Considering all of the above (and more) in regards to Huckleberry, I cannot believe that he would do so in regards to us. When push comes to shove comes to blows, he will do nothing that we have come to depend on presidents since at least Eisenhower to do.

Now, that said, I don't know anything of your background, Russell, so let me explain where I am coming from. I was raised in an old Idaho family where memories of the persecutions and egregious wrongs heaped upon the saints by both citizens and government, at every level, were relatively fresh. So to have a candidate for POTUS come along and consciously reopen old wounds, to in short order replay the era from 1847, when my great grandfather was driven from Missouri, to 1896, when Utah became a state and Mormons gained some finite sense of legitimate citizenship, was appalling. At best.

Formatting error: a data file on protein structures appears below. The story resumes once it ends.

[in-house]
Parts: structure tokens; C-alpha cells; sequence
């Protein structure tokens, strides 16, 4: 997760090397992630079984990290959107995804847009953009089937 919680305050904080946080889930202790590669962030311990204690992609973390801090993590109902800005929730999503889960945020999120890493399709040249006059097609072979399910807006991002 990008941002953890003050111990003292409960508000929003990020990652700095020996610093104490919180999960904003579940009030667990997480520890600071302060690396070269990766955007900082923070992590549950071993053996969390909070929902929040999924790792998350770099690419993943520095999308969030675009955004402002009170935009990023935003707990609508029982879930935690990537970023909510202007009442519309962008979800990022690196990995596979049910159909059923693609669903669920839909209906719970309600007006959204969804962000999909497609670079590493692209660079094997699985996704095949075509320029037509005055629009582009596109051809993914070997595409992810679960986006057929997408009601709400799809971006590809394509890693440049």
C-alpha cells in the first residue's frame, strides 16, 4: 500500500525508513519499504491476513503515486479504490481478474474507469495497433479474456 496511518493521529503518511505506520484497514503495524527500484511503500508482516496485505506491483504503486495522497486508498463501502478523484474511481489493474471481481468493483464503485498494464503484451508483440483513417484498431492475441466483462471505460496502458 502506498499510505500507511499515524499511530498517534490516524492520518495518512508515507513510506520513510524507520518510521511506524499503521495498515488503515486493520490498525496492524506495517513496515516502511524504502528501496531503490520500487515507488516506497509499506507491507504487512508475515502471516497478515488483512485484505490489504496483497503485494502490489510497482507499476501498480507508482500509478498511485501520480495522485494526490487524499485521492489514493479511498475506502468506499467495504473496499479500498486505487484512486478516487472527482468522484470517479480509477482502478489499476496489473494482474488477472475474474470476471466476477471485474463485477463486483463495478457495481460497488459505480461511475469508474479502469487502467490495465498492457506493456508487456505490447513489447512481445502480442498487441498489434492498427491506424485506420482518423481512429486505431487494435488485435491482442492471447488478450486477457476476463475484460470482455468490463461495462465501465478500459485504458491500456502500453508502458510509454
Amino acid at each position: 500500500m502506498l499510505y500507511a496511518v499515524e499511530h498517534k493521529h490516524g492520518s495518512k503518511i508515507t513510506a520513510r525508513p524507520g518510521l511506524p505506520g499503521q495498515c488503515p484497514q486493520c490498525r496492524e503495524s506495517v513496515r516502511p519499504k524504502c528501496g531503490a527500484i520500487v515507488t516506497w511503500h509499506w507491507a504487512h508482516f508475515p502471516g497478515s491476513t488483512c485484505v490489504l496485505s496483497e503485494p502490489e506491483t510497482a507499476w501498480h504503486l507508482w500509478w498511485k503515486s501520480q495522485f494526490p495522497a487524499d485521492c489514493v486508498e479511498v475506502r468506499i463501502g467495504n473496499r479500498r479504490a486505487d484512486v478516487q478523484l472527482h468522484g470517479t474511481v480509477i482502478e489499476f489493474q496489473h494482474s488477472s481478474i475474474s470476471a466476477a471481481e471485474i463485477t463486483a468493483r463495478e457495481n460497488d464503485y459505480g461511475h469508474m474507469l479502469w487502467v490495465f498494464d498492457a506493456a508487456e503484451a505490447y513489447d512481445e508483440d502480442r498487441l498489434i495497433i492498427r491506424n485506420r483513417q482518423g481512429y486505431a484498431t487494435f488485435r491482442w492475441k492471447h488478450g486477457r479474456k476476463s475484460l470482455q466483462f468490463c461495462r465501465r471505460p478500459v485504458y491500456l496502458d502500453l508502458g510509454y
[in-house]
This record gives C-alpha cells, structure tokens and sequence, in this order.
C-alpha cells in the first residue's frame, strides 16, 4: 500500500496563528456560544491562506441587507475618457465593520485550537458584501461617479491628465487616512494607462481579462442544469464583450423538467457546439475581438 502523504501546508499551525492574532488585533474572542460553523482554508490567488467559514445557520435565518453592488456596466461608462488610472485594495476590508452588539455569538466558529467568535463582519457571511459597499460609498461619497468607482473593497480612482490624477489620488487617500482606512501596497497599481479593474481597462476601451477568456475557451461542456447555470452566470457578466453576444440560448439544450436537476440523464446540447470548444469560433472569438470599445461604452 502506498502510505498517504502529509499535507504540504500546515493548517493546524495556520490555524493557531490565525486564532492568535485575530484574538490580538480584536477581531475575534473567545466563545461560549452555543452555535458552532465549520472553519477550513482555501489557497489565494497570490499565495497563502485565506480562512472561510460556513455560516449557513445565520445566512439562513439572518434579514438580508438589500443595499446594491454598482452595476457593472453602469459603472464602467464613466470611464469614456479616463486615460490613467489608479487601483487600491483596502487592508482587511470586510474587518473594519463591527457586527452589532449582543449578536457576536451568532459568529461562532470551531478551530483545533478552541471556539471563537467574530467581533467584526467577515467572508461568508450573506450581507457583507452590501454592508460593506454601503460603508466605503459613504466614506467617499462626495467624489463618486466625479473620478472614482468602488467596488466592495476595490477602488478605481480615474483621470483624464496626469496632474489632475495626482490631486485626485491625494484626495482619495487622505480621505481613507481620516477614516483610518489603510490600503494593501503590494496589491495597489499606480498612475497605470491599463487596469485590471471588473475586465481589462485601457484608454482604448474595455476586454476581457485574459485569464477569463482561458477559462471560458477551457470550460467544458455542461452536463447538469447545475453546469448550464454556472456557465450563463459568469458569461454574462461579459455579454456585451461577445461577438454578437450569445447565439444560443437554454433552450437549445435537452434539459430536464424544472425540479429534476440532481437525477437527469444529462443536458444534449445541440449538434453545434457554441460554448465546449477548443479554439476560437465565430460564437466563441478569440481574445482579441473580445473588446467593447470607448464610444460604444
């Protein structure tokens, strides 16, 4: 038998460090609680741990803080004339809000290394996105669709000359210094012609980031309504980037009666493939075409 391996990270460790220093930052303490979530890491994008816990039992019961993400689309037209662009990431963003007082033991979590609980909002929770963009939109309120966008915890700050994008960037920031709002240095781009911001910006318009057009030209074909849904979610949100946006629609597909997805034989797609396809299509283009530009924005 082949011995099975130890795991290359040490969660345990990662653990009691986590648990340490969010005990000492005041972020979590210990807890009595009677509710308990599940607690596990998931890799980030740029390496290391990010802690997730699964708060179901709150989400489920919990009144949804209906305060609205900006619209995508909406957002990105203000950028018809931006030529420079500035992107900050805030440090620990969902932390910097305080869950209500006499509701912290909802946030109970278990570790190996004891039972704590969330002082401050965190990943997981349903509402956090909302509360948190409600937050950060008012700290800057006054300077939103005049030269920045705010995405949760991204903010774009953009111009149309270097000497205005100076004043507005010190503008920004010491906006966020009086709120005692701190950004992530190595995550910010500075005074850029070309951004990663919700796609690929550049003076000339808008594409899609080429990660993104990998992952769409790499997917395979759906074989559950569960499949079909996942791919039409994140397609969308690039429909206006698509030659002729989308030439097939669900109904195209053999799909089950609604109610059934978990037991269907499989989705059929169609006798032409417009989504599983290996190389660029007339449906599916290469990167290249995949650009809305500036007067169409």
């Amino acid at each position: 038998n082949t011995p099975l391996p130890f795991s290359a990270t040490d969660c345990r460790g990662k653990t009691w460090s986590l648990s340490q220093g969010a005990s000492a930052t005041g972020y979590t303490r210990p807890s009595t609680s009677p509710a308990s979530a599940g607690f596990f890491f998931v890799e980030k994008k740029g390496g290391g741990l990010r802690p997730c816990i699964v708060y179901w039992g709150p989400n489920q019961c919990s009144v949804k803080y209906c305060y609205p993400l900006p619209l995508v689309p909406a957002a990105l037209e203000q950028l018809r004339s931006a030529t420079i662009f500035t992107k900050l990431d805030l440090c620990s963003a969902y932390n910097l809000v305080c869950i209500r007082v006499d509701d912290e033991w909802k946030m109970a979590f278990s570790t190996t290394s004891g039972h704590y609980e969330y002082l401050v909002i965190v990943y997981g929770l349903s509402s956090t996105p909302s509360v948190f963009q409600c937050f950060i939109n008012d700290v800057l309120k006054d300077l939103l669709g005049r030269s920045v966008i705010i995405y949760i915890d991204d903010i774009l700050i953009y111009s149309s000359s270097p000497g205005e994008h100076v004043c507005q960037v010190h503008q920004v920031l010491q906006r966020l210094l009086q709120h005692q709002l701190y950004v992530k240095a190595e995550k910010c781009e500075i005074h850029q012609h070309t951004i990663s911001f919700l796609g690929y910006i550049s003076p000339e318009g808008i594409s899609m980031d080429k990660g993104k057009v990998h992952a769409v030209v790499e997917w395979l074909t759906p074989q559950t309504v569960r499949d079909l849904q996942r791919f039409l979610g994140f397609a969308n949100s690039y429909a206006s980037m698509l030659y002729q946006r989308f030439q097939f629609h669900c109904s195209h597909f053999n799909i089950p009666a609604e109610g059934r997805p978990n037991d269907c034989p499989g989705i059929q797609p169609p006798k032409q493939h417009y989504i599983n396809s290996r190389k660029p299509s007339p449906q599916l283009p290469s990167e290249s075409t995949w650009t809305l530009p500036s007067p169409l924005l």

Perhaps I am over-reacting. Perhaps America in the 21st Century is a place where we have integrated and have full citizenship. Trouble is, over the course of this campaign, I have been rudely disabused of that hope.

Huck represents something of a return to the 19th Century, and I for one am not willing to give him the benefit of the doubt, nor the chance to so negatively influence the culture and progress of the US in regards to Latter Day Saints.

Rob said...

I can't completely agree with Jim, though I'm acutely aware, having been an LDS "Ward MIssion Leader" in the past, in the state of Kentucky, that the leaders of the Baptist denominations really do teach what Jim claims they teach.

The material is ever-present today in Washington, where I live and where Russell spent at least some of his youth. (I can't remember how long your family was in Spokane, Russell.)